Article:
Traditionally, Brisbane has hosted the 1st test match of the series. That changed this season for 2 reasons. Firstly, the Brisbane crowds have been poor, and Adelaide & Perth have both gone past it as "premier" venues. Secondly, the Indians refused to play the season opener on a bouncy deck, preferring Adelaide where the batting conditions are more similar to Indian grounds.

Sydney is still Australia's most populous and international city. The Sydney test is well supported by the paying public, and the tradition of playing the New Years test there goes back a long way. The weather really is the only reason for stripping them of their premium position on the schedule (i.e. the New Years Test Match), and the weather really isn't that strong an argument.
 
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There's more to consider when planning the test match scheduling. The weather barely comes into it.

Yes, Sydney has now lost 25 full days, but it's been hosting Tests since 1882, so it's still only losing 1 full day every 6-7 years.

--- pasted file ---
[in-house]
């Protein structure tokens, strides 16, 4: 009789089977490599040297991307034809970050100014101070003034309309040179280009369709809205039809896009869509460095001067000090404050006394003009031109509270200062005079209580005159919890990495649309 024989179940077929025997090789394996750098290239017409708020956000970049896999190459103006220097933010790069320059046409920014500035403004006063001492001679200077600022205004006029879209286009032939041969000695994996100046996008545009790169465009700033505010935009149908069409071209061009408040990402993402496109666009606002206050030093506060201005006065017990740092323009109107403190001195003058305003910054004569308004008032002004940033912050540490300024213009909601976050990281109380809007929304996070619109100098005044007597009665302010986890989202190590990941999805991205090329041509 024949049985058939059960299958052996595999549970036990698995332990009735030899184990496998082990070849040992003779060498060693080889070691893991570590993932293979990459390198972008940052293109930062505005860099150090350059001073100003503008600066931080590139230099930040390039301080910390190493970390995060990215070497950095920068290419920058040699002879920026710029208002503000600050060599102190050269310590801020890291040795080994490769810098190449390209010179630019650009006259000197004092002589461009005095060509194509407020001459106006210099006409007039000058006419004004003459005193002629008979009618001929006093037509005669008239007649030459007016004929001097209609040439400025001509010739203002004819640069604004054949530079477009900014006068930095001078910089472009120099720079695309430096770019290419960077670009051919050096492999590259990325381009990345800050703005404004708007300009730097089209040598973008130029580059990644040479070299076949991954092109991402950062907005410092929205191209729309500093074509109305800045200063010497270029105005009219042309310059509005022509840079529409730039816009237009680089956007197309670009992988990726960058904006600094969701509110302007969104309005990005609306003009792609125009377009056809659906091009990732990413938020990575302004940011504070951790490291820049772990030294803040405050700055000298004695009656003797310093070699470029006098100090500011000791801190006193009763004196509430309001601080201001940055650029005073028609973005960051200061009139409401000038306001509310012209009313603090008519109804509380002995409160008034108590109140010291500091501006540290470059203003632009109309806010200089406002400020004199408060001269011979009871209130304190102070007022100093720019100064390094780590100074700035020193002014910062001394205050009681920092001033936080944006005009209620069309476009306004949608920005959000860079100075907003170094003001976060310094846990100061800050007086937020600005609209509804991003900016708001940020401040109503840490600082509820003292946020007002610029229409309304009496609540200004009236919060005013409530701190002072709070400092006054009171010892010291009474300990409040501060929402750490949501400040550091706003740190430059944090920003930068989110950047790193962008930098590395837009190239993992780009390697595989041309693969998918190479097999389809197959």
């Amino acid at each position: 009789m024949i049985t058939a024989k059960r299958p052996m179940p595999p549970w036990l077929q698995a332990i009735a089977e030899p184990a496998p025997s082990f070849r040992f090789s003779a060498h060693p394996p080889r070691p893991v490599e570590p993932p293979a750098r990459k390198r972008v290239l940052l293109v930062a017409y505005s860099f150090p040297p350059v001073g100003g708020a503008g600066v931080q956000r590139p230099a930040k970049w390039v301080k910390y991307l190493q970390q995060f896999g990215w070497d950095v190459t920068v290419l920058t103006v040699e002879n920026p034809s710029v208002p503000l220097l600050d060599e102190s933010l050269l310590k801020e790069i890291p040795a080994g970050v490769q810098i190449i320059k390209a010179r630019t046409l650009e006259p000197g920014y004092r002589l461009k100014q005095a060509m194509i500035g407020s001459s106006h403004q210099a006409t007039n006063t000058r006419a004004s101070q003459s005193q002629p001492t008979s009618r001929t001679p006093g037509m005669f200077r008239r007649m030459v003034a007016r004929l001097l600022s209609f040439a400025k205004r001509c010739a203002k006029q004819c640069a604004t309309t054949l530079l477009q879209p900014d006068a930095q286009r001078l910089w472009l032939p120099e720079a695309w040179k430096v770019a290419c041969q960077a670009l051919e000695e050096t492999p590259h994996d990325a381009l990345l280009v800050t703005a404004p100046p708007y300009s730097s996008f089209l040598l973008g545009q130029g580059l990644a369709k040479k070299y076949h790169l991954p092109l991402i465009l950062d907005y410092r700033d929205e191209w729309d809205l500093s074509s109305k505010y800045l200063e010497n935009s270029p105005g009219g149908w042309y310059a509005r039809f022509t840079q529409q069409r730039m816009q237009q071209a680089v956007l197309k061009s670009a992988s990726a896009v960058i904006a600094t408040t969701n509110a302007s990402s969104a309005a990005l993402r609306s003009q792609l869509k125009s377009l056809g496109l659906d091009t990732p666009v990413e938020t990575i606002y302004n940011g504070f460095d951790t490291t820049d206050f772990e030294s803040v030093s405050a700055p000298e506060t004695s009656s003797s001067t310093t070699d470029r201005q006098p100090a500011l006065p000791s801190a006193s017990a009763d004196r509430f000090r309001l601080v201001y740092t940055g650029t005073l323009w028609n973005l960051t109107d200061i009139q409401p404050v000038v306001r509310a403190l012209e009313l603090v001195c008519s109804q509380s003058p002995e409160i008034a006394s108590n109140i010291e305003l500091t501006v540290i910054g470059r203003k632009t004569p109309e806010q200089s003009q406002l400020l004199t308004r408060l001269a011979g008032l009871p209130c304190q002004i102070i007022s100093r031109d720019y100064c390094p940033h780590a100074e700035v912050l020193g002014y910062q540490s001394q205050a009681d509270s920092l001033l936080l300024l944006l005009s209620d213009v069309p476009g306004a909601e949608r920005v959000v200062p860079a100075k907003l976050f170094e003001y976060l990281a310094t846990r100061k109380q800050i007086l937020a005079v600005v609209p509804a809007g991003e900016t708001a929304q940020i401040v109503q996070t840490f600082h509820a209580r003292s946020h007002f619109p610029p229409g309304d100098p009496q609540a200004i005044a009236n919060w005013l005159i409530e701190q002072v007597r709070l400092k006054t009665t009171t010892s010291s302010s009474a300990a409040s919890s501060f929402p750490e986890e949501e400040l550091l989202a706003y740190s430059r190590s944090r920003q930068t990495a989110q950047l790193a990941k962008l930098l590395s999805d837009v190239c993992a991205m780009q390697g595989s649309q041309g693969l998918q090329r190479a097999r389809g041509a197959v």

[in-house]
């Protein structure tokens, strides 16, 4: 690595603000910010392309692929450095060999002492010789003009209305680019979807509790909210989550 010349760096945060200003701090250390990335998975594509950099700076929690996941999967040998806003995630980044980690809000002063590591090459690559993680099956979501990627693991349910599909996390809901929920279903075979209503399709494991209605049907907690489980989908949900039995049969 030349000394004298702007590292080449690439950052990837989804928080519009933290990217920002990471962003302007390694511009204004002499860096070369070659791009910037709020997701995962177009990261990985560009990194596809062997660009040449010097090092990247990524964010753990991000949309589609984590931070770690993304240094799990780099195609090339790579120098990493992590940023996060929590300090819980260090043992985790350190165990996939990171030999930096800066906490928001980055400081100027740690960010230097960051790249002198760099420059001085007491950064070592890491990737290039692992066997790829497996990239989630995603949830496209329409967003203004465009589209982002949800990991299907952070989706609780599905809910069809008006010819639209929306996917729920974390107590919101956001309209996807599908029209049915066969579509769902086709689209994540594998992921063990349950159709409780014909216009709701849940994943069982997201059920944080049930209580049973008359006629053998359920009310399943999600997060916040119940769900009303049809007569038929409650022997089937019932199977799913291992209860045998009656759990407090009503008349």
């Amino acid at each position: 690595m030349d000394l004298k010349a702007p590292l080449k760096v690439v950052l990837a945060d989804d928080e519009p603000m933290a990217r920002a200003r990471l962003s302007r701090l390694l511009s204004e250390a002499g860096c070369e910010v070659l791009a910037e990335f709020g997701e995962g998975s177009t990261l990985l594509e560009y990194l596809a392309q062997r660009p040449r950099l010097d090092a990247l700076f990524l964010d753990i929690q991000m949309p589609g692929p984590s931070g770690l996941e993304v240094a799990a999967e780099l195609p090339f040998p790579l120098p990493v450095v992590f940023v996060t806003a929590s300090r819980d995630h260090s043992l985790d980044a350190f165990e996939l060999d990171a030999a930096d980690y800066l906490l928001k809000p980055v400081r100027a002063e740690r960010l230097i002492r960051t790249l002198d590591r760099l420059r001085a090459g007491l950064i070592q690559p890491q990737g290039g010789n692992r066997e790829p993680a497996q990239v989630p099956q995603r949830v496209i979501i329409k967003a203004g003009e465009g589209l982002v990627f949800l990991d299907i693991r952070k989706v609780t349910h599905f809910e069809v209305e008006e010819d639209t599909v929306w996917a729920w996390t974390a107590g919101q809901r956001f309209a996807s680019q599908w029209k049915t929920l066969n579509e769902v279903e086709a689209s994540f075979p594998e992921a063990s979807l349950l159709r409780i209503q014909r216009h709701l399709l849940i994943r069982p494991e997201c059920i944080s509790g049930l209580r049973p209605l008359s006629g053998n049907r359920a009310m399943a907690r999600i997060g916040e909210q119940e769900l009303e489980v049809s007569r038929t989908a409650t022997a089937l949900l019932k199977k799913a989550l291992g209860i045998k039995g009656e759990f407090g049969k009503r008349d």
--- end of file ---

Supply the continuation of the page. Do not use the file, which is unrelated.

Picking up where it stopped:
Traditionally, Brisbane has hosted the 1st test match of the series. That changed this season for 2 reasons. Firstly, the Brisbane crowds have been poor, and Adelaide & Perth have both gone past it as "premier" venues. Secondly, the Indians refused to play the season opener on a bouncy deck, preferring Adelaide where the batting conditions are more similar to Indian grounds.

Sydney is still Australia's most populous and international city. The Sydney test is well supported by the paying public, and the tradition of playing the New Years test there goes back a long way. The weather really is the only reason for stripping them of their premium position on the schedule (i.e. the New Years Test Match), and the weather really isn't that strong an argument.
a) the financial impost of a game being rained out is significant ......I would imagine the TV stations have some claw back funds as well, if there's nothing to televise

b) Following on point a) .....good crowd support is irrelevant, if no-one's playing

c) Tradition is important .....but remember the rain :diamonds: could :diamonds: have prevented us from levelling the series & denying India their first Series win on Australian soil

****** I want to emphasise that in no-way am i suggesting there was a chance of us winning .....but B4 the game started, it could have ended any hope
 

Vader

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a) the financial impost of a game being rained out is significant ......I would imagine the TV stations have some claw back funds as well, if there's nothing to televise

b) Following on point a) .....good crowd support is irrelevant, if no-one's playing